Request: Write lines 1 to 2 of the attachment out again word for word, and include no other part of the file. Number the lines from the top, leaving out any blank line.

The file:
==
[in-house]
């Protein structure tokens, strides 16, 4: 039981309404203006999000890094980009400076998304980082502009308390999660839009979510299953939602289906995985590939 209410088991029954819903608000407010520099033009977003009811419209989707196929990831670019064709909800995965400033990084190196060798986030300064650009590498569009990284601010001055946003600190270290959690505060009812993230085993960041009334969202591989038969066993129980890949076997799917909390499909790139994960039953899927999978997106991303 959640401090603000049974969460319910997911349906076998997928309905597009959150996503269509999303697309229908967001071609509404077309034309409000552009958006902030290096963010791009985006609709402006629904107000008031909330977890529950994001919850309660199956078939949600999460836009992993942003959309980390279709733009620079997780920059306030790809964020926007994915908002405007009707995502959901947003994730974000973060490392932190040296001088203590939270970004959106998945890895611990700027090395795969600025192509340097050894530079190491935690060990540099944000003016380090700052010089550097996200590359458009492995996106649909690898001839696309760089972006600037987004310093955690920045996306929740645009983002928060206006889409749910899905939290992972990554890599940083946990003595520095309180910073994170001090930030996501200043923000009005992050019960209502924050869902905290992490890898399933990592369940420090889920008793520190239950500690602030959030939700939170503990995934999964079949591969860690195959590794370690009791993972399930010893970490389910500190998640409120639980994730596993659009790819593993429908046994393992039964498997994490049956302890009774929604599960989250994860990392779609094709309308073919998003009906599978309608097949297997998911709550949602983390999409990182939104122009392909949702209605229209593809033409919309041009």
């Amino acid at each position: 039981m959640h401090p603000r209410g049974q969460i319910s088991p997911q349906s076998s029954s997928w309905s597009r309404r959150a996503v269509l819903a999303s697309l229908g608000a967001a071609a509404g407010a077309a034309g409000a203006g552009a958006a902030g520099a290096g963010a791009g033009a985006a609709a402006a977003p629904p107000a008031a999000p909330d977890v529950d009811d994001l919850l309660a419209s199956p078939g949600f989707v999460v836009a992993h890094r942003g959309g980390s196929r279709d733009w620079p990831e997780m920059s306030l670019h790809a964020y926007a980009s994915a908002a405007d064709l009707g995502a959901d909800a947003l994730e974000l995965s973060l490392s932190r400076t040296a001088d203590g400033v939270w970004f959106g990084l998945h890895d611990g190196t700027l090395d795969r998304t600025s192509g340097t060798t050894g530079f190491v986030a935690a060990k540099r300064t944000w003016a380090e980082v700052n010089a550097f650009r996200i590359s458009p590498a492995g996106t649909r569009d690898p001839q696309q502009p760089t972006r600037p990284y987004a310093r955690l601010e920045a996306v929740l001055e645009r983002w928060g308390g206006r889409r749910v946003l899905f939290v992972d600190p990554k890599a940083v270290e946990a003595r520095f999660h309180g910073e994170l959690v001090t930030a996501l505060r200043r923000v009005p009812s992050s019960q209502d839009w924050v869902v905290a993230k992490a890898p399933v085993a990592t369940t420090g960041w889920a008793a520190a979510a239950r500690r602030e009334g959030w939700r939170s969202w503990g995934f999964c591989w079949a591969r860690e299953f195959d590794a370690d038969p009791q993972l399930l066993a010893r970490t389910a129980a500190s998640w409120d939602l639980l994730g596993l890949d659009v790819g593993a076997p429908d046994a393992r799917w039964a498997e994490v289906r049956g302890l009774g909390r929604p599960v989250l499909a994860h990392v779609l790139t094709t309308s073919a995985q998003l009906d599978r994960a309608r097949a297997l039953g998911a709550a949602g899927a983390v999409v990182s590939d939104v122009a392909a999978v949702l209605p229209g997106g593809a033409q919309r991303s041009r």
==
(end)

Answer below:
[in-house]
């Protein structure tokens, strides 16, 4: 039981309404203006999000890094980009400076998304980082502009308390999660839009979510299953939602289906995985590939 209410088991029954819903608000407010520099033009977003009811419209989707196929990831670019064709909800995965400033990084190196060798986030300064650009590498569009990284601010001055946003600190270290959690505060009812993230085993960041009334969202591989038969066993129980890949076997799917909390499909790139994960039953899927999978997106991303 959640401090603000049974969460319910997911349906076998997928309905597009959150996503269509999303697309229908967001071609509404077309034309409000552009958006902030290096963010791009985006609709402006629904107000008031909330977890529950994001919850309660199956078939949600999460836009992993942003959309980390279709733009620079997780920059306030790809964020926007994915908002405007009707995502959901947003994730974000973060490392932190040296001088203590939270970004959106998945890895611990700027090395795969600025192509340097050894530079190491935690060990540099944000003016380090700052010089550097996200590359458009492995996106649909690898001839696309760089972006600037987004310093955690920045996306929740645009983002928060206006889409749910899905939290992972990554890599940083946990003595520095309180910073994170001090930030996501200043923000009005992050019960209502924050869902905290992490890898399933990592369940420090889920008793520190239950500690602030959030939700939170503990995934999964079949591969860690195959590794370690009791993972399930010893970490389910500190998640409120639980994730596993659009790819593993429908046994393992039964498997994490049956302890009774929604599960989250994860990392779609094709309308073919998003009906599978309608097949297997998911709550949602983390999409990182939104122009392909949702209605229209593809033409919309041009």